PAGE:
AKASOL Promises 35% Increase In Battery Density In Just 2 Years

JUL 25 2018 BY MARK KANE 9

AKASOL, which supplies Daimler Buses with battery packs, announced development of second-generation systems that will be 35% more energy dense.

In autumn, AKASOL will start in Langen (Hesse, Germany) serial production of the first-generation battery system AKASYSTEM OEM. Those are nearly 25 kWh units used in eCitaro for up to 243 kWh (10 copies per full pack).

By 2020, AKASOL will offer 33  kWh units so 10 of those will translate into 330 kWh of energy. Charging power will remain the same at 300 kW.

The batteries in Mercedes-Benz eCitaro are partly mounted on the roof, partly in the rear. Efficient water-cooling guarantees stable tempering at 25 degrees Celsius and allows battery-run buses to operate in all climates.

“This means an increase of 35 percent from 243 to 330 kilowatt hours per vehicle while maintaining the same constructed space, weight and upwards compatibility. This is made possible thanks to the unique, flexible system architecture that AKASOL offers its clients. According to Daimler Buses this technology leap, in conjunction with other factors, contributes to an increase of the vehicle’s range to approximately 200 kilometres (SORT2 cycles, medium traffic) and up to 250 kilometres when operating under ideal circumstances.”

AKASOL’s CEO Sven Schulz explains said:

“In addition to improved battery cells many other small optimisations, for instance in the battery management system and the mechanical architecture, contribute to the improvements of the second-generation systems. Since the beginning of our partnership in 2015 we have developed great mutual trust, which we see as a wonderful acknowledgement of our products and company. Having been tasked with the second generation even before starting serial production on the first type, is a good sign.”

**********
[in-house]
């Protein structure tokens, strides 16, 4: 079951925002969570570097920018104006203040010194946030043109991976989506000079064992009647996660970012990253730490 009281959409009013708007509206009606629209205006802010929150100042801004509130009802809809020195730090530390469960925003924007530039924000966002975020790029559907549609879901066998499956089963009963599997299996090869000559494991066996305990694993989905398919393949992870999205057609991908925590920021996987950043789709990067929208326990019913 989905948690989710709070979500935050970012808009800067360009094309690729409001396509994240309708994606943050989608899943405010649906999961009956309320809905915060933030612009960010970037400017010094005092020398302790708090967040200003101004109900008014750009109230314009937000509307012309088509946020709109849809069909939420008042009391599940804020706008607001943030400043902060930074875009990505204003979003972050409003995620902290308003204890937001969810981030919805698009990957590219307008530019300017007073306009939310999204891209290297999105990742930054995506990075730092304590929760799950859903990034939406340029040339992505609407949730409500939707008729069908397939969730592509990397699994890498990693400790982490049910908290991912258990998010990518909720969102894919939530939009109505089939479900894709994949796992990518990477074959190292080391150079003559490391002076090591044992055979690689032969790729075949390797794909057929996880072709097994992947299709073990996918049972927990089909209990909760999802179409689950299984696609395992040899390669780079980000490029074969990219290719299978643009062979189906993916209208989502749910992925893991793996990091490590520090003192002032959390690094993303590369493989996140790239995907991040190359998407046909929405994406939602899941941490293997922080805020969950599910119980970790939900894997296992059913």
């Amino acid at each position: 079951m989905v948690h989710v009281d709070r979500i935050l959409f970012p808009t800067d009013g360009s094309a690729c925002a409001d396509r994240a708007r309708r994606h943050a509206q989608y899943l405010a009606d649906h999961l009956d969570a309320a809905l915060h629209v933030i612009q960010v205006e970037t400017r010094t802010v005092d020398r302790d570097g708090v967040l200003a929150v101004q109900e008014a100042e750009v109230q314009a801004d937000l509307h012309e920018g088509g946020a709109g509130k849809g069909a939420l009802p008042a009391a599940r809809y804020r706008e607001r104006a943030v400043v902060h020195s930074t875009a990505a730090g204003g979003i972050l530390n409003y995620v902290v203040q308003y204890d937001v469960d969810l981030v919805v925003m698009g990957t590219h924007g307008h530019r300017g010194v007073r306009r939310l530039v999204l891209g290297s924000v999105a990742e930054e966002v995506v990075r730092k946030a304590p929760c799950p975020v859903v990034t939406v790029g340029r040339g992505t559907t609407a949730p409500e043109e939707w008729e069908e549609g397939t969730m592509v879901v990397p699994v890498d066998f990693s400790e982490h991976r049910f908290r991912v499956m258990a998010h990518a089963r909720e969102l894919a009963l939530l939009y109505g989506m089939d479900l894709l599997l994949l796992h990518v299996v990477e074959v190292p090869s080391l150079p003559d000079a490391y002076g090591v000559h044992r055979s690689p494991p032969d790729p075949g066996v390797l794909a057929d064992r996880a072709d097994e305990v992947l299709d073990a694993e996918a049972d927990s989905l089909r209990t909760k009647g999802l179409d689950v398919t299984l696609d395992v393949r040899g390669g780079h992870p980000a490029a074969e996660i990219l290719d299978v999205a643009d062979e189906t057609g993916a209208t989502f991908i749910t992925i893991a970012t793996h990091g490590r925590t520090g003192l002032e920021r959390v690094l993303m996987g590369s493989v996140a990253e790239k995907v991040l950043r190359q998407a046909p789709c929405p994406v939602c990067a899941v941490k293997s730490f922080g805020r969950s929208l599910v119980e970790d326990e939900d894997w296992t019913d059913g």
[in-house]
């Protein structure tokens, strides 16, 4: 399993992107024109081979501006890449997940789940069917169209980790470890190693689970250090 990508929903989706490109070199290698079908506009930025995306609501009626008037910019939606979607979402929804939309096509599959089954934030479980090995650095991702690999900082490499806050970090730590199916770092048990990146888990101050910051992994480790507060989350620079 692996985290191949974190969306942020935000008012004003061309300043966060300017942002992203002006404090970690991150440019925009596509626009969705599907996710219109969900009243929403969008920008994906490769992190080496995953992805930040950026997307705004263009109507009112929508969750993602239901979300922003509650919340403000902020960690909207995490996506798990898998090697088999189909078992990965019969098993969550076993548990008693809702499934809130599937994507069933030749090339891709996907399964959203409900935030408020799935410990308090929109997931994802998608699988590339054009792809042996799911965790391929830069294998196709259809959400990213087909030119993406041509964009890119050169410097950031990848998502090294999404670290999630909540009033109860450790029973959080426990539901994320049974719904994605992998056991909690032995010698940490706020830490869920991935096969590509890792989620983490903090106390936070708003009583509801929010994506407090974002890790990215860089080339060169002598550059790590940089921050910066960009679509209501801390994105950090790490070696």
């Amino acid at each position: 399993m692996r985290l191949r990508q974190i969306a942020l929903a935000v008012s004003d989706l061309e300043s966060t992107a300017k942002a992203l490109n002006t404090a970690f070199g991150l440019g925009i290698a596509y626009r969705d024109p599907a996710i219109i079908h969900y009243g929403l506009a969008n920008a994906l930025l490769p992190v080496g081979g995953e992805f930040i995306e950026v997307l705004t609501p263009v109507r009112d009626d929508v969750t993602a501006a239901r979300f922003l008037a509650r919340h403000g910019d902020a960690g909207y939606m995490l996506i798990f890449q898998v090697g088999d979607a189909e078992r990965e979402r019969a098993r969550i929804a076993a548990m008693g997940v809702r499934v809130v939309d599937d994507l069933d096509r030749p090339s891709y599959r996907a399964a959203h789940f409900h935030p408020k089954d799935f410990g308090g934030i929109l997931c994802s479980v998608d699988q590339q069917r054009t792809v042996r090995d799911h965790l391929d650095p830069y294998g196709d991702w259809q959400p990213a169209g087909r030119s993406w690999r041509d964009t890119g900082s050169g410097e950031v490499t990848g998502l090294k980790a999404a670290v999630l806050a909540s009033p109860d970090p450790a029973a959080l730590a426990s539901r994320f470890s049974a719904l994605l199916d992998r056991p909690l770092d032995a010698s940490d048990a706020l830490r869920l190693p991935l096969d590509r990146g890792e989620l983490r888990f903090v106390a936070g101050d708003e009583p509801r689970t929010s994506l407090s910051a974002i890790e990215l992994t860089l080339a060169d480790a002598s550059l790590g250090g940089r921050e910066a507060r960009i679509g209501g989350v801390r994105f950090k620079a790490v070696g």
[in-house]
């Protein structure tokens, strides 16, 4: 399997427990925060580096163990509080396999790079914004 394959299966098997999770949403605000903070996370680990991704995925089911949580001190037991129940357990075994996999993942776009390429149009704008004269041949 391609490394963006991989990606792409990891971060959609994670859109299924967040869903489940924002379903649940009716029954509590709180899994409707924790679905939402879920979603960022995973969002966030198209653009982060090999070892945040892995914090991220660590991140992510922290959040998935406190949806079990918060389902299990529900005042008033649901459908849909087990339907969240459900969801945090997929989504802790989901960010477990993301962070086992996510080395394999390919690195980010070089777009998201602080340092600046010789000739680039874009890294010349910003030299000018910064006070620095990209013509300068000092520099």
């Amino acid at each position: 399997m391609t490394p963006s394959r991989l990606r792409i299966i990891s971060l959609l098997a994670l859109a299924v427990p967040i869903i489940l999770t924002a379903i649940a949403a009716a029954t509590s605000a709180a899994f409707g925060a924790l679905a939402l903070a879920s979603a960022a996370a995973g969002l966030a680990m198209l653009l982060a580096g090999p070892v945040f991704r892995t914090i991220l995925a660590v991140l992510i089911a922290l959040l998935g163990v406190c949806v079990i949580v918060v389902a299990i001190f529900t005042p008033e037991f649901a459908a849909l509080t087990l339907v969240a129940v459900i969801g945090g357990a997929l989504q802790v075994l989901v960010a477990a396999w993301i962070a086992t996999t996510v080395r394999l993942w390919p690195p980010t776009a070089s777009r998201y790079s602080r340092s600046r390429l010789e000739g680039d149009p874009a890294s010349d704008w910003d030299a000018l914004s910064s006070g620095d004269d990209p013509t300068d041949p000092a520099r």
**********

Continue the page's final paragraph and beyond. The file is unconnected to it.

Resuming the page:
The other customers of AKASOL batteries is a Swedish bus and truck manufacturer, which sounds like Volvo Trucks/Buses.

Categories: Battery Tech, Bus, Daimler, Mercedes


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9 Comments on "AKASOL Promises 35% Increase In Battery Density In Just 2 Years"

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“a Swedish bus and truck manufacturer”. There’s also Scania,. owned by Vollkswagen Group.

Could someone please explain why they placed battery pack in to the roof? Or is it just cheap conversion of their current design?

Lower floor for the front 2/3’s of the passenger area allows easier handicap access and faster boarding. There is another, larger, battery pack under the rear 1/3 of the passenger, but it is going to be up a couple of stairs that would bar handicap access. So they could have had less pack capacity/shorter range, or try to find a place to put the rest of the battery pack in a less than optimal position.

High current overhead charging at bus stops?

This already exists in several cities (the example is from Vienna).

The second part of the battery is not under the floor, but rather in a “column” in the rear left corner, just like the combustion engines in their other buses nowadays.

(Also, in the largest battery configuration, the part on the roof is actually bigger: 6 modules vs. 4 in the back.)

What about the higher-capacity modules using cylindrical cells that AKASOL also announced? Too radical for Daimler?…

does someone have a contact at Akasol who is in charge of the safety devices in the battery, such as breather membranes, bursting disk etc.?

Just call, or send an e-mail: +49 6151 800 500, or info@akasol.com